Jess Martin

⚠️ Warning! This is an in-progress research note exported directly from Jess's note-taking system. The ideas in this note are still under active development.

Last Updated: July 30, 2020

Realtime Collaborative Systems

Why Realtime Collaboration?

I believe systems that allow humans to collaborate on work products in realtime are of critical importance in tackling the complexity inherent in the world of work.

Furthermore, I believe realtime collaborative work to be one of the greatest joys in life, and the creation of systems that support fruitful realtime collaborative experiences to be a valuable end unto itself.

What is a Realtime Collaboration System?

Realtime - systems that are "realtime" allow the user to interact a synchronous fashion, where both parties are interacting, perhaps not equally, with the work and moving it to completion. This is contrasted with "asynchronous" systems that do support collaboration, but the individuals working are working at different times, more like a turn-based board game.

Collaborative - systems that allow humans to interact with one another in a collaborative fashion, bringing together their individual skills and knowledge to work together.

System - a system refers to any means, technological, digital, analog or otherwise, that facilitates realtime, collaborative work between humans.

What about Asynchronous Collaboration?

Asynchronous collaboration systems are incredibly important! There are use cases for realtime collaboration and there are use cases for asynchronous collaboration. It seems to me that much of our product development over the past decades has gone into asynchronous collaboration systems and they've gotten pretty good.

From project management tools (systems like Kanban) to Git (distributed version control systems), humans have built some incredible systems for asynchronous collaboration and they've driven massive technological improvements.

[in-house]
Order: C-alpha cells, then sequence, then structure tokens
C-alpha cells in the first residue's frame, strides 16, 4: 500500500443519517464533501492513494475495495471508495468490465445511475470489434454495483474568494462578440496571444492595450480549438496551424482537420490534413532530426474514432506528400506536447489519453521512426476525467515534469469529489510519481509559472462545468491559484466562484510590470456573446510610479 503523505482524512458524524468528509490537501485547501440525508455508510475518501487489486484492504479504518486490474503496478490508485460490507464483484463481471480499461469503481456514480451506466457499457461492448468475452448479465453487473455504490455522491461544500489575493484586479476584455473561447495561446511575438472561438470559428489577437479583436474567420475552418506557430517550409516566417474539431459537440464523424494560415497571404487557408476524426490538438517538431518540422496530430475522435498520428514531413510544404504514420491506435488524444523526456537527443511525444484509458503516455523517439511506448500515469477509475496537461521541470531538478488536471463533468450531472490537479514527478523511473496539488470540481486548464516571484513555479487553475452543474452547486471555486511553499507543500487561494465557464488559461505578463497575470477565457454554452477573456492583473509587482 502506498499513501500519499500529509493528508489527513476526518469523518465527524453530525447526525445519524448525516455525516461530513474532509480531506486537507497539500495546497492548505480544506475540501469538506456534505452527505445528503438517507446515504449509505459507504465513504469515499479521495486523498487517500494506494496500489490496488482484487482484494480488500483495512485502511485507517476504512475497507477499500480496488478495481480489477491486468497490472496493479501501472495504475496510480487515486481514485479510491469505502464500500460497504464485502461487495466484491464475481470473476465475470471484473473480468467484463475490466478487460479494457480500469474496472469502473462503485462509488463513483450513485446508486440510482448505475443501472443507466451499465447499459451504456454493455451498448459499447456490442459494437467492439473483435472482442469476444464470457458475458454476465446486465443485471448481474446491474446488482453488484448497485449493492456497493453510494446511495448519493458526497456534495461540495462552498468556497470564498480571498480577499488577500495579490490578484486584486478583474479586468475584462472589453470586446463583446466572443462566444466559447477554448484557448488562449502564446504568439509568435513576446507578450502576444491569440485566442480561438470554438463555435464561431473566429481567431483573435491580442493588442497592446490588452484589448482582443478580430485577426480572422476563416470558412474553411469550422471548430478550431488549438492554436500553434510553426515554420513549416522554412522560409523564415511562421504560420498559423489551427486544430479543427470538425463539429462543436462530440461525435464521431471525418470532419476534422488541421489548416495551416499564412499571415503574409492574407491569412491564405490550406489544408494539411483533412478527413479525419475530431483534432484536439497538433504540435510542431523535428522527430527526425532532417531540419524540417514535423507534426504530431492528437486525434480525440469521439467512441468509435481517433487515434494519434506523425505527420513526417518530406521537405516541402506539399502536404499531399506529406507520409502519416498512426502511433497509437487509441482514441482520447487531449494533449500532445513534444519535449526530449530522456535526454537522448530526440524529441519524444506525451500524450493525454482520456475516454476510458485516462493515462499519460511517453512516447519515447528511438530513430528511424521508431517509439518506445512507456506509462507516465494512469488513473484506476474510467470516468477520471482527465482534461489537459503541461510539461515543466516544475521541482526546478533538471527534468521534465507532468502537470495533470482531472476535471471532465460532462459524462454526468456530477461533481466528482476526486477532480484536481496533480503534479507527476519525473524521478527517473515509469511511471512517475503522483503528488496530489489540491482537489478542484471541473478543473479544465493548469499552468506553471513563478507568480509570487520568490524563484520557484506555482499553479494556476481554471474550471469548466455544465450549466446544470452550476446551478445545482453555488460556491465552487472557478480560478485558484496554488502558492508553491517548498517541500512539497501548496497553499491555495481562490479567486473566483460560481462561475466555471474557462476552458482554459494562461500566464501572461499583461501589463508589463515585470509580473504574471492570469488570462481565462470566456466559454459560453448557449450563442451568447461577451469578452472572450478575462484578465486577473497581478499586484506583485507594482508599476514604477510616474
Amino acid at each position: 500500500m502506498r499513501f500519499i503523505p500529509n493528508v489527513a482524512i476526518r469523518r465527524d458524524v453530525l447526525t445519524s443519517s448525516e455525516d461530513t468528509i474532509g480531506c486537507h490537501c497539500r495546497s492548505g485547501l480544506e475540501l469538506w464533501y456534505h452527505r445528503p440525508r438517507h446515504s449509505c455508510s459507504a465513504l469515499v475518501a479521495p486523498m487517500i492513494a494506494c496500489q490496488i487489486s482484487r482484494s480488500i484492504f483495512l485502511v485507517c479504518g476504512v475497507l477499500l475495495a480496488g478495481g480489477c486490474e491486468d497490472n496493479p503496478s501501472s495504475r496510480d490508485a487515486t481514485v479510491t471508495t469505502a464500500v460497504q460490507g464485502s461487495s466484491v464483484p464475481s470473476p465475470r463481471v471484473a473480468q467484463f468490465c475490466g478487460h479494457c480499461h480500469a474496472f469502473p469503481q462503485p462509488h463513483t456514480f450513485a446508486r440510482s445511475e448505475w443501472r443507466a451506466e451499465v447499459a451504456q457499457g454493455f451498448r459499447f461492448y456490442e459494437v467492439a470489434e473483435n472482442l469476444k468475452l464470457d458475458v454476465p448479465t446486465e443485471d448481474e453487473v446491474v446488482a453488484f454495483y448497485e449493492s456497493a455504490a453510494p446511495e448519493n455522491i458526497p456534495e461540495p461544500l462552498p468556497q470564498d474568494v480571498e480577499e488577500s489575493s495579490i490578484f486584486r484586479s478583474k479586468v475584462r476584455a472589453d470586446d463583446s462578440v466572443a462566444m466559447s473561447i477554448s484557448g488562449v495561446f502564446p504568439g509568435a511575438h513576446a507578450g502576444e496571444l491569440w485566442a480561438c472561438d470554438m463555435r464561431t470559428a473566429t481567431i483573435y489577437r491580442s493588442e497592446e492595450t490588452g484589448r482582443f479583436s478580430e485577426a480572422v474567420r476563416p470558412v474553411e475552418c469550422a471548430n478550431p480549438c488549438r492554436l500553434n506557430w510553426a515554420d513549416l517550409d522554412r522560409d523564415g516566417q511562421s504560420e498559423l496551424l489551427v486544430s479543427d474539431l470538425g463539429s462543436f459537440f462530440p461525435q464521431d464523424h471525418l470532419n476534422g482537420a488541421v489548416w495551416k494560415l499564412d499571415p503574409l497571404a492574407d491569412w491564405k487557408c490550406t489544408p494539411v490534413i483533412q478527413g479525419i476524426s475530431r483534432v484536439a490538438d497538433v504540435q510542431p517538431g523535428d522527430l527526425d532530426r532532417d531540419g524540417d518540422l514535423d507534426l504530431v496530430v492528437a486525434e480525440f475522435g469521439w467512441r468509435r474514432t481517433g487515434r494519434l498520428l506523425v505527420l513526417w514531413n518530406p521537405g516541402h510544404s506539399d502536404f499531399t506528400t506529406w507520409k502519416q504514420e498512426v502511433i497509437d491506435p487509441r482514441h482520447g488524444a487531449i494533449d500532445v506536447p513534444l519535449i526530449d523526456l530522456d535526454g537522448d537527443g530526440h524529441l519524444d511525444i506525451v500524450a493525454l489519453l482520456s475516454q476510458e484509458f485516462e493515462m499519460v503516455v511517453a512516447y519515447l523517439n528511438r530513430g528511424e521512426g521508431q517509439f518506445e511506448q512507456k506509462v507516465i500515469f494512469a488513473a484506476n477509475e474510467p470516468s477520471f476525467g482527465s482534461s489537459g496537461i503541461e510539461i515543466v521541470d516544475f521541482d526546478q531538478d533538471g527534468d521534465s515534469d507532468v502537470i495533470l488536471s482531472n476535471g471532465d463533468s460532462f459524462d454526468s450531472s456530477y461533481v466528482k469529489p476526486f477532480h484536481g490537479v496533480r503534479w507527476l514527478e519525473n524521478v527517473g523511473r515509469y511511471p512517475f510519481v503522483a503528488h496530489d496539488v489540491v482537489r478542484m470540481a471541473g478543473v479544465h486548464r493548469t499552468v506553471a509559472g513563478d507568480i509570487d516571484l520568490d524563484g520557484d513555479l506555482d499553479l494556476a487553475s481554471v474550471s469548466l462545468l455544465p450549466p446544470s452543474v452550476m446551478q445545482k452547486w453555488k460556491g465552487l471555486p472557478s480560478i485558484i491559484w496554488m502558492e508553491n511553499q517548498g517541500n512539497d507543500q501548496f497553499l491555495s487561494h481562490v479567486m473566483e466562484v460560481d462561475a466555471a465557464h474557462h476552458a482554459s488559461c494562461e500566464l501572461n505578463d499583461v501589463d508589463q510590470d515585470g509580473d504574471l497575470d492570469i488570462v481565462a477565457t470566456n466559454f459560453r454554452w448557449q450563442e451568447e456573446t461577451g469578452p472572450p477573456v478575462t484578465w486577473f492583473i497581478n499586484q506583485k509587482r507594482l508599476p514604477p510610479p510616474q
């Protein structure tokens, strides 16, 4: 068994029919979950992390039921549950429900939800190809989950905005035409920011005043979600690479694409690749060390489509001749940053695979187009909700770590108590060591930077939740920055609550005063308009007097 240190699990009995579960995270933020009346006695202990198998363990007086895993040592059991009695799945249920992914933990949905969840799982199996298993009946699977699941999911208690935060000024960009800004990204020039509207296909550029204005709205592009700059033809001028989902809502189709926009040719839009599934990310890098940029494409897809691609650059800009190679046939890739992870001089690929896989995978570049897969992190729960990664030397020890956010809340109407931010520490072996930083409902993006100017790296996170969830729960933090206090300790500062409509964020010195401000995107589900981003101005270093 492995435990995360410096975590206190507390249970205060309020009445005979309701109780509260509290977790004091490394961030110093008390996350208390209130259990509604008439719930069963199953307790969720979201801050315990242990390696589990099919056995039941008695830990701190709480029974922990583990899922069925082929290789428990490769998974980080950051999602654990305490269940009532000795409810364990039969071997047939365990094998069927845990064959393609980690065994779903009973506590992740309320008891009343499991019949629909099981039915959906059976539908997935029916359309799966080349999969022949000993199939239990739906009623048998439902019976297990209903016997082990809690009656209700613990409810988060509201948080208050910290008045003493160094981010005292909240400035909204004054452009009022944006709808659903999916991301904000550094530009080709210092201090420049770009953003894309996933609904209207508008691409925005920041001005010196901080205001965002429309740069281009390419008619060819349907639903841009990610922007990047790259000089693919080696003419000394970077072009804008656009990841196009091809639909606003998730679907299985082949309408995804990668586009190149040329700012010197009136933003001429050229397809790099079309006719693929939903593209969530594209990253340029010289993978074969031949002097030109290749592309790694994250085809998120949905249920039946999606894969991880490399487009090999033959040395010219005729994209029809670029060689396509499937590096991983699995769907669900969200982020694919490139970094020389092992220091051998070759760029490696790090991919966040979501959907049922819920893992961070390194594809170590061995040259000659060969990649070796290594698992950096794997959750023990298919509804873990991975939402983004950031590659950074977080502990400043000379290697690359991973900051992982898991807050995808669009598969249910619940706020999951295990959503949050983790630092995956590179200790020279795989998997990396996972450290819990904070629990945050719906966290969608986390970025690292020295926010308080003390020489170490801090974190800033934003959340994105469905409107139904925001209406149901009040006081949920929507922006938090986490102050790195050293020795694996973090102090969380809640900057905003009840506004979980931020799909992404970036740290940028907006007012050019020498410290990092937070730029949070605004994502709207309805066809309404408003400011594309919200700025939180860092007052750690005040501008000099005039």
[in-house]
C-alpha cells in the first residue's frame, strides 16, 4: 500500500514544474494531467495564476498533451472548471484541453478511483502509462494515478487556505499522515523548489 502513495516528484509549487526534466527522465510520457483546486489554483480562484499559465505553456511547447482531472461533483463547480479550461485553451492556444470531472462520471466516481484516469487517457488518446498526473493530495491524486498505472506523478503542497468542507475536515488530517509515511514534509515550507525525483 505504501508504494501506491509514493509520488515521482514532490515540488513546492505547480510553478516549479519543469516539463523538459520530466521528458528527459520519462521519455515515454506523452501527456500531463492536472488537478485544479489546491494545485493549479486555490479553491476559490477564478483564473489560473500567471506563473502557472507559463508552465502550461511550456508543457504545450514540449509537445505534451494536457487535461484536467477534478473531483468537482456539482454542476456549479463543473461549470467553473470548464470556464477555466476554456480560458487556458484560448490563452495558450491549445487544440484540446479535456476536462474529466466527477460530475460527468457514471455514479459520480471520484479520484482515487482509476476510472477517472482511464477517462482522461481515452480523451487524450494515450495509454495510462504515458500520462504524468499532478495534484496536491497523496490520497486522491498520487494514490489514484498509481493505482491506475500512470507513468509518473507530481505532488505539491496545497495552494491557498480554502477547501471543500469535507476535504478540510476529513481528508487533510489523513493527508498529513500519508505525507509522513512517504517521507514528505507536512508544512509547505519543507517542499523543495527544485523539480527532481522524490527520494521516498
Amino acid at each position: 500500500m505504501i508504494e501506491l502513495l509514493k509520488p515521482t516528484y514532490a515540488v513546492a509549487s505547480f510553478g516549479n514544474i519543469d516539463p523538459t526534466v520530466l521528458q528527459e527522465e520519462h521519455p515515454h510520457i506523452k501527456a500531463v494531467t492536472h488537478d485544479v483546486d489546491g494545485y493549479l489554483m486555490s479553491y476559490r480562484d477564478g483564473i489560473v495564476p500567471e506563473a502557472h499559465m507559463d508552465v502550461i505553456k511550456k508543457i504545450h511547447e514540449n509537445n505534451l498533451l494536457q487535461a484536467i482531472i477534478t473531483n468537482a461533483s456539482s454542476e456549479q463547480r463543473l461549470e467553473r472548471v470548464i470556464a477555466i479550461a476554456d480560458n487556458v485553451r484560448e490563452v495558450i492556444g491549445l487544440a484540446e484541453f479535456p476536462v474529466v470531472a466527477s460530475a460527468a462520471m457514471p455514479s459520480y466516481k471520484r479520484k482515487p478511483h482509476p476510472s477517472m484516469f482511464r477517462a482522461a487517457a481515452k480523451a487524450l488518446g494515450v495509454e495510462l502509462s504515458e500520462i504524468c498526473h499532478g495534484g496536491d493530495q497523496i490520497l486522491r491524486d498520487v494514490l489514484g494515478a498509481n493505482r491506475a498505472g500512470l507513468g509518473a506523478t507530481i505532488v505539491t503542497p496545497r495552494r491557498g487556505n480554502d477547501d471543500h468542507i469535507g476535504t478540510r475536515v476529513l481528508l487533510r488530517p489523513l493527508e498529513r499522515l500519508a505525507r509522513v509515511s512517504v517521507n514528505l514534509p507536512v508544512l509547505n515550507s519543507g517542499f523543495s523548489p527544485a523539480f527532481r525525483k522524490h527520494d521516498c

Tremendous potential for improvement still exists in the area of asynchronous collaboration, but I think the largest gaps exist in our ability to effectively collaborate in realtime.

What about Knowledge Representation?

A critical component of any collaboration system is the way knowledge is represented in that system. We have some domains with very advanced knowledge representations; source code and 3D models come to mind. We have other domains where knowledge representation that is still quite rudimentary.[1]

In order to effectively build systems for collaboration, the issue of how to represent knowledge effectively in such a way that it can be interacted with reliably will have to be tackled as well.

I would argue that knowledge representation is largely domain-specific and therefore will best be tackled "bottom up" by starting with a motivating problem.


Interestingly, perhaps the most powerful realtime collaboration systems of all time is that of human language. The invention of language allowed for humans to collaborate, share representations of knowledge,

Conversely, the most powerful asynchronous collaboration systems is perhaps written language.

Gold standard: The Whiteboard

  • Pair programming
  • Figma
  • Google Docs
  • Trello (can be used this way)
  • Google Sheets
  • Phone Calls
  • Video
  • Teleconferencing
  • Chat

Digital versus Analog

By and large, current collaboration systems tend to be either purely analog or purely digital. Our digital tools often act as only a physical "window" into a digital space. This does a massive disservice to our bodies and the realization that our embodied nature.

There is tremendous opportunity in bridging the digital and analog worlds, combining the best of our bodies and minds into unified systems.

More to say here.


Distributed vs In-person Collaboration

The needs of our modern world make building systems for real-time collaboration more important than ever.

An Idea

Maybe a 3D virtual space crafted for realtime collaboration makes sense after all.

[1] One knowledge representation regularly bugs me is the "cooking recipe" - the state of the art is still a 3x5 index card with ingredients and steps. So much room for improvement!

© 2020 - Jess Martin